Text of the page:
Marketer Insights On How To Leverage Women’s Positive Attitudes About Finances, Economy, And Brand Loyalty In 2013 Emerge From Time Warner Cable Media Study
Time Warner Cable Media, the advertising sales division of Time Warner
Cable, today shared marketer insights on how to leverage the changing
attitudes, consumer confidence, and media consumption of two key female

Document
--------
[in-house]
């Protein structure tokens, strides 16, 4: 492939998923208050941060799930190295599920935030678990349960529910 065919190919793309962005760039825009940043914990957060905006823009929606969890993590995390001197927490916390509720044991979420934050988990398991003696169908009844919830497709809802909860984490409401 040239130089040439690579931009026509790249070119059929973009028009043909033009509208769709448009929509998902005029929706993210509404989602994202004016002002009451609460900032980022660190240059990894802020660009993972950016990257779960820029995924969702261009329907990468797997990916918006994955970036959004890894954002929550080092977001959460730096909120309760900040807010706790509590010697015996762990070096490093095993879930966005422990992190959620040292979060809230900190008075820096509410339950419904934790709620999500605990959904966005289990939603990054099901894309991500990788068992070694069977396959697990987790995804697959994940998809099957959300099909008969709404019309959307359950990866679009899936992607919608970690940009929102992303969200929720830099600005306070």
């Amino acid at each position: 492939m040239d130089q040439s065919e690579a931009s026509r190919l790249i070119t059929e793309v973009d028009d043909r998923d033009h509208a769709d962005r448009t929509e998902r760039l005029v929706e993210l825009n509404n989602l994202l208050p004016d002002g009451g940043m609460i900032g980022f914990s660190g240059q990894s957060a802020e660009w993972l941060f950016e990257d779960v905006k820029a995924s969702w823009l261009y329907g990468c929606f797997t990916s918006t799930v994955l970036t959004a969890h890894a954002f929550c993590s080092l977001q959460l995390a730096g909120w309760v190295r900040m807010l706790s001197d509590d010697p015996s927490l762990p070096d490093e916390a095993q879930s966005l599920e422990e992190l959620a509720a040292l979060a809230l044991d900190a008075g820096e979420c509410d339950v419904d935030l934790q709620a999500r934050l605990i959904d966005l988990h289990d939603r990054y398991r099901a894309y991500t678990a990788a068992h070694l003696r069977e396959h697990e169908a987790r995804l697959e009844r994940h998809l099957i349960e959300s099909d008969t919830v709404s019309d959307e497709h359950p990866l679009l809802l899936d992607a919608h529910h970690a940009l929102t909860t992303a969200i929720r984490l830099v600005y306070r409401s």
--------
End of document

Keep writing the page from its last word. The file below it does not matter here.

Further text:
Time Warner Cable Media, the advertising sales division of Time Warner Cable, today shared marketer insights on how to leverage the changing attitudes, consumer confidence, and media consumption of two key female demographics – Chief Family Officers (CFOs) and Girlfriends on the Go (GOGs). Based on insights from more than 3,800 women across the country, the new thought leadership study, conducted with IpsosMedia CT, found that CFOs and GOGs share positive outlooks for 2013, compared with 2010, in spite of concerns about the job market and healthcare. They also are clamoring for more “me” time. For marketers to reach them with the right message at the right time in the right way, they will need to take the findings, including the differences based on attitude, behavior, and geography that have emerged, into account for their campaigns. “These two audience segments represented over $200 billion in spending last year as key decision makers. We are looking to provide our marketing partners with the subtle differences between the two in order to help them connect with these audiences more effectively,” said Joan Hogan Gillman, Executive Vice President of Time Warner Cable and President of Time Warner Cable Media. “By incorporating these learnings, our clients have more facts to inform their creative direction and media placement to engage each of these segments.” CFOs and GOGs, the focal points of the study, are two distinct audiences. Having a median age of 38, about 50% of CFOs are married, half have children, and more than half work. In addition to balancing work, family, activities, health, and education, they are the primary decision makers for smaller, day-to-day purchases. For big purchases like cars and electronics, they share the decision making with a spouse or significant other. They are technology savvy, but they may not own the latest gadget. Overall, CFOs think through purchases in terms of cost, product value, and brand name. While GOGs share similar attributes when it comes to purchase decision making, name brands play a far more important role when making a purchasing decision. GOGs also see technology almost the same way they see fashion. They want the newest and trendiest gadgets.